Case-law selection - France / Second Half-Year 2017

January 23, 2018

1. Dismissal for sick leave: The disruption of one of the company’s key services may justify a dismissal (Cass. soc. 23 May 2017, No.14-11.929). 

The employer is not allowed to dismiss an employee based on his medical condition nor his disability, except if it is proven that a disruption of the business has occurred and is due to the sick employee’s extended leave or repeated leaves, thus requiring a permanent replacement of the said employee. 

Case law usually requires a disruption of the company as a whole and not only of the service in which the employee carries out his tasks. In this case, the French Supreme Court has taken a more flexible position and accepts the sole disruption of a single service to be sufficient if and only if it is one of the company’s key services. 

2. Complementary welfare insurance compensation: The employer can be recognized as liable if he did not remind the employee that he/she had to provide the complete documentation required by the insurance institution (Cass. soc. 22 June 2017, No.16-16.977). 

An employee was requiring the payment of damages by his employer because of the lack of coverage by the insurance institution. The employer had completed all the administrative requirements falling on his part but did not make sure the employee had sent to the insurance institution the summary of the daily allowances paid by the base state-funded social security system. Even though the employer had been warned by the insurance institution that the employee had not provided this document, the employer had failed to reach the employee in order to inform him of this omission.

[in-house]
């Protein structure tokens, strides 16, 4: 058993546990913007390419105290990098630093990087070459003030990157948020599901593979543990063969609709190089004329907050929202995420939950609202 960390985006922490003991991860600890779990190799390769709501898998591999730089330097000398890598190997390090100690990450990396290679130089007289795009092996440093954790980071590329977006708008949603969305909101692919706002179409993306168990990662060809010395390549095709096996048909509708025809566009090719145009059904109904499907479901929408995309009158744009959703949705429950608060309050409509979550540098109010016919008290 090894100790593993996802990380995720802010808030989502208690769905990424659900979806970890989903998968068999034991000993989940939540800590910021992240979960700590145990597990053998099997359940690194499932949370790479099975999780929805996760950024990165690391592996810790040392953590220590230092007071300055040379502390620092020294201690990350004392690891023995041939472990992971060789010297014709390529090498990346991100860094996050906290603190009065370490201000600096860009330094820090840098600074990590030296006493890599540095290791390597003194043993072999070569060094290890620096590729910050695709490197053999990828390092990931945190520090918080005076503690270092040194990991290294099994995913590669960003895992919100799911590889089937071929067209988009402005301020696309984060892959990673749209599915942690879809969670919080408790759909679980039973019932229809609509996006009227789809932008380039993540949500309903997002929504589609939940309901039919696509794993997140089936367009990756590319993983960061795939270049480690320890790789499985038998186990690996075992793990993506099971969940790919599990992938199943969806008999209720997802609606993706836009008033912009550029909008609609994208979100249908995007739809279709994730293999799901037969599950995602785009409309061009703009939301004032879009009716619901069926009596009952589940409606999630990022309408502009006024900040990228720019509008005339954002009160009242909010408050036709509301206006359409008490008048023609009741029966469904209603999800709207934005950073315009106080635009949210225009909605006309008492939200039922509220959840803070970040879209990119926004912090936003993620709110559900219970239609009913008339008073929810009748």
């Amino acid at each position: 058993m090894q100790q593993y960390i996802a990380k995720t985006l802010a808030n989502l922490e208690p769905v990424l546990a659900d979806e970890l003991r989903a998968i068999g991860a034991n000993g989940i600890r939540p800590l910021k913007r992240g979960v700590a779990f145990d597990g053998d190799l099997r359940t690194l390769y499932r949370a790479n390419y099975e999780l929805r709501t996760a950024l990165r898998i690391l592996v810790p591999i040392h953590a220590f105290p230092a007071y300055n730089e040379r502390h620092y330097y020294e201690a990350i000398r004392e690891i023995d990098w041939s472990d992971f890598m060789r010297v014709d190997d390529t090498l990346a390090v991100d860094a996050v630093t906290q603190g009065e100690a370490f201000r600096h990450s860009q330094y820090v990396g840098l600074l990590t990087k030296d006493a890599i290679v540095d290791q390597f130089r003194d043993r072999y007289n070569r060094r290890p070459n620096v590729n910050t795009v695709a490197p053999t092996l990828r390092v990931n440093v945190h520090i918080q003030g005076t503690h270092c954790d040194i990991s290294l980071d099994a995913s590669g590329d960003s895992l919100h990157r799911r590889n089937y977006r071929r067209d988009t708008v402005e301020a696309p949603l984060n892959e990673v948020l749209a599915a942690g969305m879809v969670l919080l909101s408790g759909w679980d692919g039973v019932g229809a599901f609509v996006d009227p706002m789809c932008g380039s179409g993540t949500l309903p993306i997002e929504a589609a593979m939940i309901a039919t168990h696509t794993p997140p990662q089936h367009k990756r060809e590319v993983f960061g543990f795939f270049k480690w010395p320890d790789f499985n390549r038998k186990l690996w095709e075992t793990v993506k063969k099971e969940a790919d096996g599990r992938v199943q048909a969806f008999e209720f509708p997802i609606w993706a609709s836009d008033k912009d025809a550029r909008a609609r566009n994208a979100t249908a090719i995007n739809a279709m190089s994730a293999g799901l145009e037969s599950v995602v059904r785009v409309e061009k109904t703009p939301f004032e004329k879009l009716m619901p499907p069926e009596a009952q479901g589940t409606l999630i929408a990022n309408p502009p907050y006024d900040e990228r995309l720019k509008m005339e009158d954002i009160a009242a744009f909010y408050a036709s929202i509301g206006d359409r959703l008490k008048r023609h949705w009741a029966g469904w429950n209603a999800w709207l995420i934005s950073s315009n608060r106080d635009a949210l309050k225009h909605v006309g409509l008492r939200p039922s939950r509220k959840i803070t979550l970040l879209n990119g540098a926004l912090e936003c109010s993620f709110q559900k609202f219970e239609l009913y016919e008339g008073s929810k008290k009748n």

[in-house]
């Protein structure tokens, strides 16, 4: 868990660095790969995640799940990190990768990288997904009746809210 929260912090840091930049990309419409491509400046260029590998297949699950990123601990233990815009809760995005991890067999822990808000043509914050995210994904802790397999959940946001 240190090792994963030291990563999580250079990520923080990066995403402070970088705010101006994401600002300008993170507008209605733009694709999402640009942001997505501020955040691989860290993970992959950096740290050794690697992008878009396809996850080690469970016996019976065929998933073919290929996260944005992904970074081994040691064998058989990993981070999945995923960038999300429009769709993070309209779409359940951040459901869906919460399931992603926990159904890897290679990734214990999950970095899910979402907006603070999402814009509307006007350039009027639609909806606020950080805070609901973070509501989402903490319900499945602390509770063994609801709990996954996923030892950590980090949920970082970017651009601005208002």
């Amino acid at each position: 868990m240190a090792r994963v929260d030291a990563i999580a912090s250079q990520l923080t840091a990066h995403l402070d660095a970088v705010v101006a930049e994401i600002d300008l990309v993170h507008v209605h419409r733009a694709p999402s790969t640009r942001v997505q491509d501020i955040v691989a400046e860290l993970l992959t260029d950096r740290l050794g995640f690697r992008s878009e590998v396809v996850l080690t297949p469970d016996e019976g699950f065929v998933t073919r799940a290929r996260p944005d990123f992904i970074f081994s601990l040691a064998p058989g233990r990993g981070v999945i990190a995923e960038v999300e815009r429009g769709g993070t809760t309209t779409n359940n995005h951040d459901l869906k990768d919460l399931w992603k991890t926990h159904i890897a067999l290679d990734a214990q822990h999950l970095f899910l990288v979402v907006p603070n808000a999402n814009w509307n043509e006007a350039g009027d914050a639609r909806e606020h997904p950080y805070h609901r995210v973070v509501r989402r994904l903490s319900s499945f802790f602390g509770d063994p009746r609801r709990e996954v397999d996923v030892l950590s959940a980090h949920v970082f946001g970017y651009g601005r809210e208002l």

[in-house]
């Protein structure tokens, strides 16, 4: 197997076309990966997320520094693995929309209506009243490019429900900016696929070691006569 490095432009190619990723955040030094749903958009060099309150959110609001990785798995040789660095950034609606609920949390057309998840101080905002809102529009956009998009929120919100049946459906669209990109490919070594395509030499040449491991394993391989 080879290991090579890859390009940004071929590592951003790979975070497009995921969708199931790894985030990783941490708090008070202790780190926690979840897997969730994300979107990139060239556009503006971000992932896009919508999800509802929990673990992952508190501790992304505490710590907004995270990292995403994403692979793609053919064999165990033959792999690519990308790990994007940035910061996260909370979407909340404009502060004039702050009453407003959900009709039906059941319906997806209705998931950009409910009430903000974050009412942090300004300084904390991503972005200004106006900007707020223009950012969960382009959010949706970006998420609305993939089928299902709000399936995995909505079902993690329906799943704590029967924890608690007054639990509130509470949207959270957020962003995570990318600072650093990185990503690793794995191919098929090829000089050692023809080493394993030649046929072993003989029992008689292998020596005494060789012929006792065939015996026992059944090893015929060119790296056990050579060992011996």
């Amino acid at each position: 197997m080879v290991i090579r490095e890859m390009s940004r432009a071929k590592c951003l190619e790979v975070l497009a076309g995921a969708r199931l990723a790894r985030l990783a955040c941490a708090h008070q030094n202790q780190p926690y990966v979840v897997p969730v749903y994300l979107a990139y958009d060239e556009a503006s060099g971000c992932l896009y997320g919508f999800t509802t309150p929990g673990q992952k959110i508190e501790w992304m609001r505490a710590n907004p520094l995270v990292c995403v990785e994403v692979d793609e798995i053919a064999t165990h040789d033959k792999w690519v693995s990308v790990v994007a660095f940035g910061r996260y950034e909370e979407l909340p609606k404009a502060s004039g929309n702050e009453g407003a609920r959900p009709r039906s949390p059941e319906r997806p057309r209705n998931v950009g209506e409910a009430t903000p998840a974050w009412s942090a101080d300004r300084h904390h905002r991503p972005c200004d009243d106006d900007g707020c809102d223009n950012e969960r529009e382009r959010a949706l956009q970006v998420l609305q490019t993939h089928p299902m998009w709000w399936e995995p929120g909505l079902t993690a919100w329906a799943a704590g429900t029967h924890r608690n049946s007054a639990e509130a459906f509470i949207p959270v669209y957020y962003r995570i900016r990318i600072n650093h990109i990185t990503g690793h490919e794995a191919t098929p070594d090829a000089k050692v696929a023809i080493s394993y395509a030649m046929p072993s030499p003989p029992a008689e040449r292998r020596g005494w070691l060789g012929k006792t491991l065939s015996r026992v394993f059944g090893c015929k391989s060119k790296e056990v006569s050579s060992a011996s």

According to the French Supreme Court, the employer should have asked the employee to send these documents.

3. Protection of an employee who reports psychological harassment: The employee cannot benefit from this type of protection if he did not make an explicit reference to psychological harassment (Cass. soc. 13 September 2017, No.15-23.045). 

An employee’s dismissal based on the reporting of psychological harassment behavior is considered as null and void, except if it is proven that the employee acted in bad faith, i.e. that he knew his allegations were false. In this case, the French Supreme Court further restricts the protection granted to such employees and requires the terms “psychological harassment” to specifically be used by them. 

In this particular case, the employee had let his employer know he was the victim of “an abject, undermining and extremely unfair treatment” without making explicit reference to “psychological harassment”. 

Therefore, the French Supreme Court considers he could not be eligible for the protection guaranteed by the law and the dismissal could not be qualified as null and void. 

4. Amicable termination and deceit: In order for the amicable termination to be cancelled, the lack of information provided by the employer regarding the statutory job protection plan must have been decisive in the employee’s choice to give his/her consent about the termination (Cass. soc. 6 October 2017, No.16-21.202).